After his walkthroughs, Walker says nothing visible could be salvaged. And luckily there is great documentation to turn to during rehabilitation.

“We have asked for assistance from the Tennessee Historical Commission and Metro archives at the public library, to make sure at our office we have a resource of all documentation that exists at the city and state level for that street,” he says.

Metro Codes also is working with private property owners in the impacted area who will need to get their own building assessment from a structural engineer. Walker encourages them to reach out to his office, as well.

“If they need help in rebuilding, that will be a resource. We’re going to expedite permits, although we’re only reviewing the exterior work, not the interior, and the MHC foundation, the nonprofit arm, has formed a partnership with the district to do some fundraising for structural engineering and supplemental reports,” Walker says.

Metro is running permits for rebuild and rehabilitation through the Metro Codes Department and Metro Historical Commission at the same time in order to speed the process, Fantao says.

“The mayor has said from in the early aftermath of the blast that he was committed to honoring the historic character of downtown Nashville, preserving as much as possible and rebuilding in a way that honors the history there. He started focusing on who the national and local experts are who are the best in the country in helping cities rebuild after disasters in areas that have a historic overlay or historic significance.”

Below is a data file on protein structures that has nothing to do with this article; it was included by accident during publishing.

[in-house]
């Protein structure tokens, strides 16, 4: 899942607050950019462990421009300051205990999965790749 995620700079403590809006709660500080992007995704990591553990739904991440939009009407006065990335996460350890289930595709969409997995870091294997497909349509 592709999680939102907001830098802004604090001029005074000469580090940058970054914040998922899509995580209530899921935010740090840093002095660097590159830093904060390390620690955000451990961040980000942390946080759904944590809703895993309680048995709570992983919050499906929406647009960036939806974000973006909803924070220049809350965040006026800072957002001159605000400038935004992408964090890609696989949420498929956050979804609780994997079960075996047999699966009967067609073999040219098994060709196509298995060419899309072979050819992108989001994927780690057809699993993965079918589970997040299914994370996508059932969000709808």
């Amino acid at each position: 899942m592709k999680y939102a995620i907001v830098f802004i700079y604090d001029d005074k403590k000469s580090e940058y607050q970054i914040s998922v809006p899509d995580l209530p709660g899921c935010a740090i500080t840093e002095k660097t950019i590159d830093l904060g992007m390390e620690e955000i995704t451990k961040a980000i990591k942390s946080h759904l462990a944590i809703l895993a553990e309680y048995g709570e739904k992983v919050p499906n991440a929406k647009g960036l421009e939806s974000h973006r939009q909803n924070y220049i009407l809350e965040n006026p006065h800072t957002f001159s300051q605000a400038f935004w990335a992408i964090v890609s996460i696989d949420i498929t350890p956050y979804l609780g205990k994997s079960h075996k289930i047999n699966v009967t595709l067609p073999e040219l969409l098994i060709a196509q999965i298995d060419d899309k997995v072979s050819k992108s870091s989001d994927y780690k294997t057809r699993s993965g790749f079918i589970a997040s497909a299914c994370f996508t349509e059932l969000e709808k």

Ultimately, the goal is to retain Nashville’s character, and nothing speaks to that more than some of the city’s first commercial buildings, building trade for a city that hasn’t stopped growing since.

“The famous pictures of the NFL draft with 200,000 people a day on lower Broadway, the reason that those pictures look so good – besides a large, massive crowd in the streets – was that we had these historic, interesting old buildings down there, and they weren’t just glass towers like other cities,” Ewing says.